MONTREAL - The 2016-17 season did not go as planned for Alexei Emelin. The year started out well, with the veteran Russian defenseman patrolling the blue line alongside the newly-acquired Shea Weber just six games into the campaign.
But things got complicated towards the end of the winter. After spending 56 games paired up with the former Predators captain, Emelin was replaced by Andrei Markov -- shortly after Claude Julien took over coaching duties for the Canadiens. Then, seeing Emelin stumble through a rough patch, Julien scratched him from the lineup. The new Habs bench boss knew it would only be temporary, given the Russian rearguard's immense potential, and Julien commenced a rotation of players in and out of the lineup to help integrate the newcomers that arrived at the trade deadline.
"Everyone has highs and lows throughout the season. Personally, I've always appreciated Emelin as a defenseman, even when I was in Boston. He's a guy you don't like to have to face, but one you love having on your team. He's a good player, he helps us out and he should be one of our top six on the backend. He's had a couple of tough games lately, so it's maybe a chance for him to adjust a bit," said Julien during the Habs' road trip to Western Canada, a day before scratching Emelin for the game against Vancouver on March 7.
He missed another game a few days later, before returning to the lineup full-time until he went down with a lower-body injury. Still, despite some of the lows he experienced this season, Emelin would rather focus on the positives.
"Every mistake is a chance to learn and gain experience. I make sure to analyze my game and go over plays; I also speak with the trainers and the coaching staff as much as possible. Mentally, it's very important and useful to be able to move on from a game, good or bad, and focus entirely on the next one," confided Emelin, who is still rehabbing his right knee after undergoing arthroscopic surgery on April 26.
"Emmy" may want to forget about a few games from this season, but he still finished with 10 points, including two goals, in 71 games. And although the Togliatti native recently celebrated his 31st birthday, he believes it's never too late to keep improving.
"I think every season serves as a learning experience. Sometimes, you can learn more from an unsuccessful season than from a successful one. Let's just say I learned a lot this year, and I'm going to make sure I use all that experience and grow from it. Next year is a clean slate, and I want to make sure it goes well," explained Emelin, who scored one goal in two playoff games against the New York Rangers.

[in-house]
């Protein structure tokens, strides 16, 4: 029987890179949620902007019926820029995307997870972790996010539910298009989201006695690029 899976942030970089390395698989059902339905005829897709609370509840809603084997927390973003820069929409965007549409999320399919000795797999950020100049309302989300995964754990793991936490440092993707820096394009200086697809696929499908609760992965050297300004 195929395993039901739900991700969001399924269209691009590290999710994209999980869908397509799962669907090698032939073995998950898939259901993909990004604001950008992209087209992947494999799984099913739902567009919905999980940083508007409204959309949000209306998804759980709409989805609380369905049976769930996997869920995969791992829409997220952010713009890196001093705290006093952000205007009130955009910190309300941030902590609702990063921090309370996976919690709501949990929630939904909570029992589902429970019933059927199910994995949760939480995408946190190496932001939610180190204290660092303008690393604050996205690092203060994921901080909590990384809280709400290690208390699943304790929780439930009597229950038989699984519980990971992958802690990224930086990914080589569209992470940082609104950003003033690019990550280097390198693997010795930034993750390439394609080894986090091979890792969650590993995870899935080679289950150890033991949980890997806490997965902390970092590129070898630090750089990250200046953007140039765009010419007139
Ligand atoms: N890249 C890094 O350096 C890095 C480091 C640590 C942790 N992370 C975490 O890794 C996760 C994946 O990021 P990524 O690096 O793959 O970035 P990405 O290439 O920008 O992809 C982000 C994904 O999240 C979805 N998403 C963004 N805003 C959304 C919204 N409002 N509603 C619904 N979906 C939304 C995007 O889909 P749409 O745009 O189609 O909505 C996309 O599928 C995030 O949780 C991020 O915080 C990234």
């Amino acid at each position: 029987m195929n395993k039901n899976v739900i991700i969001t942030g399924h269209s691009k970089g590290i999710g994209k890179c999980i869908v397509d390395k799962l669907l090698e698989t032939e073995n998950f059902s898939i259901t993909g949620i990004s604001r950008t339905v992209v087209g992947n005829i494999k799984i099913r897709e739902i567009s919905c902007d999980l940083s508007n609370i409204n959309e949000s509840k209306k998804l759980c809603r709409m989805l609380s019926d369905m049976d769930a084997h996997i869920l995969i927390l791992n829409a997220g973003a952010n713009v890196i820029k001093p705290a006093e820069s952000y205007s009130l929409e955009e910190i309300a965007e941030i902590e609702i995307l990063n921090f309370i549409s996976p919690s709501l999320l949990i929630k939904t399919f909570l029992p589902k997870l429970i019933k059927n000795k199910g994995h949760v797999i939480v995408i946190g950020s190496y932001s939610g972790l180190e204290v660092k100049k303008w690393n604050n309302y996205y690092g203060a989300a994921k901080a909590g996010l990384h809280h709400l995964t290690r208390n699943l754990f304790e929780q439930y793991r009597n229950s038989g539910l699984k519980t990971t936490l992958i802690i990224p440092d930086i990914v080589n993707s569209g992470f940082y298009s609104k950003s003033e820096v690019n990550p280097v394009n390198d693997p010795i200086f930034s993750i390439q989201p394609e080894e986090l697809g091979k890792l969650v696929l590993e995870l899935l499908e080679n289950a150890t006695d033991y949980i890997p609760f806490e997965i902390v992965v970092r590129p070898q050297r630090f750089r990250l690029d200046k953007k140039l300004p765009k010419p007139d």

On the other hand, when it comes to the physical aspect of the game, it's Emelin who can help others do the learning. The defenseman finished ninth in the League in hits, with 241, giving him a per-game average of 3.2 in the regular season. And among the top 10 hitters in the NHL, Emelin also finished third in blocked shots, with 127.
Based on those numbers, it's clear his teammates see the game differently when he's in the lineup than when he's watching from the pressbox.
"It's a big difference. Guys are definitely looking over their shoulder twice when he's on the ice. He brings that huge physical element to the game. He's a Russian tank. He's called that for a reason. He's so big, so strong, and so physical that he's a real pain to play against. He makes our identity that much stronger," outlined Nathan Beaulieu when Emelin made his return against the Rangers, which turned out to be a very physical series.
Video: BUF@MTL: Emelin checks Reinhart
Emelin acknowledges that he went through some challenging moments late in the year, and the bruising blue-liner is focusing his attention inward.
"The only person I feel the need to impress is myself. I can't control what anyone else thinks, so I focus on proving things to myself and playing at the highest level I know I'm capable of. Every season is a new opportunity to show what I can do," mentioned Emelin, who dished out eight hits in the playoffs.
Once he gets back on his feet following his offseason surgery, Emelin will take a bit of time to see his family in Russia and continue with his training.
"We didn't go back to Russia last summer, so I haven't seen my parents in a while, and the kids haven't seen their grandparents," concluded the veteran D-man and father of three. "Once we're there, we may go on a relaxing vacation somewhere sunny all together to rest."